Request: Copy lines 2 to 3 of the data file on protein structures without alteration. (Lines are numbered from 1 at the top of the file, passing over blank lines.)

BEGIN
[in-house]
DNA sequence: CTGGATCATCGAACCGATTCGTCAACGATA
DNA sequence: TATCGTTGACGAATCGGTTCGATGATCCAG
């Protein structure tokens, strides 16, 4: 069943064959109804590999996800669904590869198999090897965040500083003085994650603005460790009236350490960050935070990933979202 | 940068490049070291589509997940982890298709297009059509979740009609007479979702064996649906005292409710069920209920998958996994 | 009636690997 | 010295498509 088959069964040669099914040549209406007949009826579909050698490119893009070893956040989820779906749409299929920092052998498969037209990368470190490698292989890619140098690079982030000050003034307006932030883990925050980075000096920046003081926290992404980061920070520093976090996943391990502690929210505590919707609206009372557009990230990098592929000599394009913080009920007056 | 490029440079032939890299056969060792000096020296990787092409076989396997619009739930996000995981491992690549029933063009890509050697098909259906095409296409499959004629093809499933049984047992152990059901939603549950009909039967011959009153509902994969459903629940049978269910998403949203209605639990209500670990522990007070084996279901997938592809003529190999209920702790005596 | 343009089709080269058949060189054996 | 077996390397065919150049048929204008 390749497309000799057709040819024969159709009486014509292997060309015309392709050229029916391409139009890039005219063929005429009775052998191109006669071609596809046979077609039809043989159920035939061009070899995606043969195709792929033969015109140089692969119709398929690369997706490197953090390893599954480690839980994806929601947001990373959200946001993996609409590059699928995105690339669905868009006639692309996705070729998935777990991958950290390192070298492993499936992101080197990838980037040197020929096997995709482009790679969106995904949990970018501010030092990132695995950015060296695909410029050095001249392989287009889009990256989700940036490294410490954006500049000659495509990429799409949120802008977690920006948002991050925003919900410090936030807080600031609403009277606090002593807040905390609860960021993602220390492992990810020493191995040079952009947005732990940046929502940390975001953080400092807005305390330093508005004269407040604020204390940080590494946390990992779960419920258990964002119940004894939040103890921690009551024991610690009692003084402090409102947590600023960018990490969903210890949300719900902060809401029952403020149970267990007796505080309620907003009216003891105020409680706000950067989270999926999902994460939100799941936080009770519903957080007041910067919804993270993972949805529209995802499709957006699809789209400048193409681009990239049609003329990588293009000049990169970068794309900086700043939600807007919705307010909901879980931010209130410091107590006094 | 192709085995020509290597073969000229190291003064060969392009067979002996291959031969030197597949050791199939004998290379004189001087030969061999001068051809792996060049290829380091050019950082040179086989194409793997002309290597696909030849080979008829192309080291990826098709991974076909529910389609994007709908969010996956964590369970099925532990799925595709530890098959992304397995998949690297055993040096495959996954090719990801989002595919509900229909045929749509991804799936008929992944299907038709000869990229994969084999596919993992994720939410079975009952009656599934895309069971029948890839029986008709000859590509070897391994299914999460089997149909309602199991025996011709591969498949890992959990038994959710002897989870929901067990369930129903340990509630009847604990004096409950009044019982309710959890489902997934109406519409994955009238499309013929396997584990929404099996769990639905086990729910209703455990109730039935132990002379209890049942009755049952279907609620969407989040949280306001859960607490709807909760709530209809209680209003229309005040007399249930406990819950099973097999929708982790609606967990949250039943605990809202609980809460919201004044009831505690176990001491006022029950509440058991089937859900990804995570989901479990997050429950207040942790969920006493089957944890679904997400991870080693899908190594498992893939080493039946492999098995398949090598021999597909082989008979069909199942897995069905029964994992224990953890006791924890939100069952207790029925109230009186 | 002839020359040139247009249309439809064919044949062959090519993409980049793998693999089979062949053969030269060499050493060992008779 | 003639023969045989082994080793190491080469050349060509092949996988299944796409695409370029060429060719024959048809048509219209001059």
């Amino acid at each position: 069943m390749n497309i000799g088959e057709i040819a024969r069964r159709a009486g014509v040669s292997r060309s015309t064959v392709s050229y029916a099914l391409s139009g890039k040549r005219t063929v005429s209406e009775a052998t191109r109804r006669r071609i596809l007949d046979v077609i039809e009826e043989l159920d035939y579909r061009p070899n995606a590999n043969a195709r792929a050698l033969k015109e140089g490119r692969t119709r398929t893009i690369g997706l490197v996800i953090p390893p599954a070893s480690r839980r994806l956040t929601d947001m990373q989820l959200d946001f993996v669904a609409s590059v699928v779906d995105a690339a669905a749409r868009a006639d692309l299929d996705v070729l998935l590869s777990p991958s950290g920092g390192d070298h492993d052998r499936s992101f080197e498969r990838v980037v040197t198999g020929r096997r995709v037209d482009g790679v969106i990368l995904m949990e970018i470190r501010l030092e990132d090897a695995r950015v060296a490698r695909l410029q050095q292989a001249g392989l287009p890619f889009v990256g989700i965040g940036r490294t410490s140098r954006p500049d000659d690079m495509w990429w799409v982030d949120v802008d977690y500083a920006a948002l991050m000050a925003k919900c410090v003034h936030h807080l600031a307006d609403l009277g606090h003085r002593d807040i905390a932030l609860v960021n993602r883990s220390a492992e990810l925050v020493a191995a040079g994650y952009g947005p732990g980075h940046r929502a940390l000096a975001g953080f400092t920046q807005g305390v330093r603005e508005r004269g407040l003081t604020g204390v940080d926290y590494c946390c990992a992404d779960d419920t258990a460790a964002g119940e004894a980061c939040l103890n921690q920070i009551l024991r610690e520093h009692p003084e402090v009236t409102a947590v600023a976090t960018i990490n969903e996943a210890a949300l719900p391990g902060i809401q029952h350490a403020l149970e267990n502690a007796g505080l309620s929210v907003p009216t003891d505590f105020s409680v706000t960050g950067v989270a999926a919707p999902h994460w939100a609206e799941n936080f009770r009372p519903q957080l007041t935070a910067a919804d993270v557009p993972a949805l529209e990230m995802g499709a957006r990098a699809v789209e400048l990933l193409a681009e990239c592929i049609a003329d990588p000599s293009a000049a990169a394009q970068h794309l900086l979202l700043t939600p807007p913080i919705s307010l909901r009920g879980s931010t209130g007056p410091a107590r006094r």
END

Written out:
DNA sequence: CTGGATCATCGAACCGATTCGTCAACGATA
DNA sequence: TATCGTTGACGAATCGGTTCGATGATCCAG